Skip to Content

How to Measure Headspace Without a Gauge?

Do we believe the title is a bit too perplexing? Not to worry, we will be sharing a lot today to make sense of what you’re reading. After all, that’s what we all want right?

Our discussion will be on how to measure headspace without a gauge. Taking that as the base of our discussion, we will be talking about why it is a bad idea and what are the steps you should follow.

If you want to know how to measure headspace in a rifle then you should have a commitment to follow the instructions to the letter. And eyeballing such things isn’t too healthy for the rifle and the round you’re about to fire.

We already talked about the basis of our discussion. The rest will be simple guides to measure headspace with the right tools. And the discussion will continue with expert opinions on not using gauges.

So, let’s get started, shall we?

How to check AR headspace without a gauge: Things expert do

Before diving into the basic discussion, it is important to discuss what is headspace.

Headspace: The Definition

Headspace, in simple terms, is the measurement of the cartridge chamber. You measure it from the ‘datum line’ – a proper place in the shoulder that has a finite and predetermined diameter (the distance from the face to bolt).

It’s a measure of the minimum chamber size that a round sits in before firing, even when there are gunk and grime in it.

Hopefully, the definition won’t carry any misconception of gun part names any further. 

Importance of headspace

The headspace is a measure of suitability.

Let’s say the chamber size is not within the error percentage. It means that the calibrated rounds are either too large or too small to fit in it.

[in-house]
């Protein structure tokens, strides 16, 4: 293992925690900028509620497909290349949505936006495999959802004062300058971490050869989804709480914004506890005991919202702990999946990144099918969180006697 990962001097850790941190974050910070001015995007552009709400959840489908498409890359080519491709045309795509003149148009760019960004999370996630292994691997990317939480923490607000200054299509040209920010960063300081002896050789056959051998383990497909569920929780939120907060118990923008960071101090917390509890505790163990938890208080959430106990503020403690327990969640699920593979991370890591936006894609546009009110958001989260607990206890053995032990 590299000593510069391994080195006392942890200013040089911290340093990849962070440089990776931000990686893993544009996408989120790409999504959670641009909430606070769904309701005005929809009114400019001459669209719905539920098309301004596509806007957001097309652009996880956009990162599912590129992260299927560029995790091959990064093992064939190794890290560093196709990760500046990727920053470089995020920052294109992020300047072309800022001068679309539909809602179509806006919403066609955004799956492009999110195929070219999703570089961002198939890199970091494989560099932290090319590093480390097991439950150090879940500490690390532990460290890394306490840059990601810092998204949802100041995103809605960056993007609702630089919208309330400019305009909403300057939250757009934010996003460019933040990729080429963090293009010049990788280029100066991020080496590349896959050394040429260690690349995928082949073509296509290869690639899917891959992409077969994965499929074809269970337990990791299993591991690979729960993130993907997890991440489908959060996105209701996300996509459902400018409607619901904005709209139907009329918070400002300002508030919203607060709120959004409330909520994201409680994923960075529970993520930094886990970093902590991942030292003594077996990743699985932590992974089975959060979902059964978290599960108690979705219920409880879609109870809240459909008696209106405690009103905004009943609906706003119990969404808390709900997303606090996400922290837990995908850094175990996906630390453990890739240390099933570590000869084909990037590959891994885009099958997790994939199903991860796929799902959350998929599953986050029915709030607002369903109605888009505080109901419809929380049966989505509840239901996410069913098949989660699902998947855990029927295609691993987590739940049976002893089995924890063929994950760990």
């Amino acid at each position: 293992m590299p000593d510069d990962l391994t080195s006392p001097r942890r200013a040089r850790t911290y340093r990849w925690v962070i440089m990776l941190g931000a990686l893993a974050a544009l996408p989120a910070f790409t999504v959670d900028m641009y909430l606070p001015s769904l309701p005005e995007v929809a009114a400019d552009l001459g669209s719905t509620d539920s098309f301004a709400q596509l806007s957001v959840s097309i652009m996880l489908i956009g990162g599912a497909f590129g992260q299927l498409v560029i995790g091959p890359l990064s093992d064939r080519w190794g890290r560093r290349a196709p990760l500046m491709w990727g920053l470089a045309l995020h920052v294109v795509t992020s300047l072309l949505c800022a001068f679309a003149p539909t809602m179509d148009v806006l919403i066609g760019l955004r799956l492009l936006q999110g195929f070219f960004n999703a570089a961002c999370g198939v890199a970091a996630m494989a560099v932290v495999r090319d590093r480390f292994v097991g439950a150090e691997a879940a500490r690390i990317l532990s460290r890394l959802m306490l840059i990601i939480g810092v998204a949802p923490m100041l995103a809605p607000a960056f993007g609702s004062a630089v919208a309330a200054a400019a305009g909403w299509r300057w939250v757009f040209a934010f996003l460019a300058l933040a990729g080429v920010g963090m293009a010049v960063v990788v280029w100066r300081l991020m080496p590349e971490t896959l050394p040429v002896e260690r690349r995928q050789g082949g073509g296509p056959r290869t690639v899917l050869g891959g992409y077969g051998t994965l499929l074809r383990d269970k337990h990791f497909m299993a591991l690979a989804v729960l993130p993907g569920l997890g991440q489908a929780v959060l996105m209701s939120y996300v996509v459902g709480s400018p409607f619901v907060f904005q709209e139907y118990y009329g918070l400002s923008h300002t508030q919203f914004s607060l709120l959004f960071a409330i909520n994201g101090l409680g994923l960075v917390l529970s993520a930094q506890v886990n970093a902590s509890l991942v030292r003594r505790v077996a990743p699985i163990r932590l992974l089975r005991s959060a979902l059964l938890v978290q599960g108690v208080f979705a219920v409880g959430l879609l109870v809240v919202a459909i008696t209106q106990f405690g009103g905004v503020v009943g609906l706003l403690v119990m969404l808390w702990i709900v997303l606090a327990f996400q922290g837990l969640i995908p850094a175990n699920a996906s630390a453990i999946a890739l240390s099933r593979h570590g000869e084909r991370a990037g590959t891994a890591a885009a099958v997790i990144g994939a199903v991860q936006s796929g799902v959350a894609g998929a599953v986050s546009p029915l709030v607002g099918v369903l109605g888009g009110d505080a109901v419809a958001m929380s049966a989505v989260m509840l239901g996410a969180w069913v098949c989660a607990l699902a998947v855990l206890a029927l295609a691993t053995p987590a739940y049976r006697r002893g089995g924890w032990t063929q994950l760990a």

This may cause issues like pressure failures and uneven firing. Other problems include decreased precision, reduced case lifetime and no firing.

Also, the gunpowder may also get discarded into the face of the user (it’s one of the very reasons for users to use eye protection while using a firearm for the very first time).

Error percentage for headspace

You will find that each gun can chamber specific types and shapes of ammo.

That’s because the spacing from the cartridge to the shoulder is needed to fit 99.99% of the time. The tolerance levels for both the chamber and the round must be minimum. It means they must not match each other’s headings.

The only compromise you can make is for the chamber size, which shouldn’t vary more than six-thousandths of an inch or 0.006. It is the current standard for variation.

How to check headspace on ar15: Things you’ll need to measure properly

­We will provide the three basic elements that you can use to check the headspace for an AR15. But these tools will work for other firearms as well.

The ‘Go’ Gauge

If the bolt doesn’t close correctly, then the barrel screw is tight. In short, you don’t have the correct fit for a bullet to sit in a chamber.

Reliable fit is what the Go-gauge tries to determine.

The ‘No-Go’ Gauge

If the chamber closes, then you have a bigger chamber. It’s a situation where the brass gets stretched, which is never a good thing.

Brass stretching is a sign of decreased lifetime for the brass.

The Field Gauge

The field gauge is for military purposes only.

  • Insert the gauge
  • Close the chamber

If it closes immediately, then you have a large chamber size. For military use, a large chamber is okay because they are not bent on the brass lifetime.

Checking headspace without a gauge: How it’s done

If you want to know how to measure headspace on a bolt action without a gauge, then there’s hope for you.

Just follow the steps below:

  • Place a piece of brass and flush timer without ammo and gunpowder into the chamber. Insert the bolt
  • Slide a firing pin by the back of the bolt and let it touch the brass.
  • Try and see the difference between the firing pin flush with the bolt face along with the brass.
  • If the gap is minimal, then the headspace you have is substantial.

Be aware that this method is from an expert user who knows his way. If you’re not confident enough, then don’t put the integrity of your materials in jeopardy. There are a lot of inconsistencies, which will lead to failure.

Final thoughts

All you need is to have gauges to measure the headspace. Although they are a bit pricey, you should try and get your hands on any of the suitable options.

The risks involved are just too great, especially if you are not a seasoned rifleman. But make sure that the metal part of the gun is taken through proper metal maintenance chores. 

We gave you the tools and a fair warning. The rest is up to you.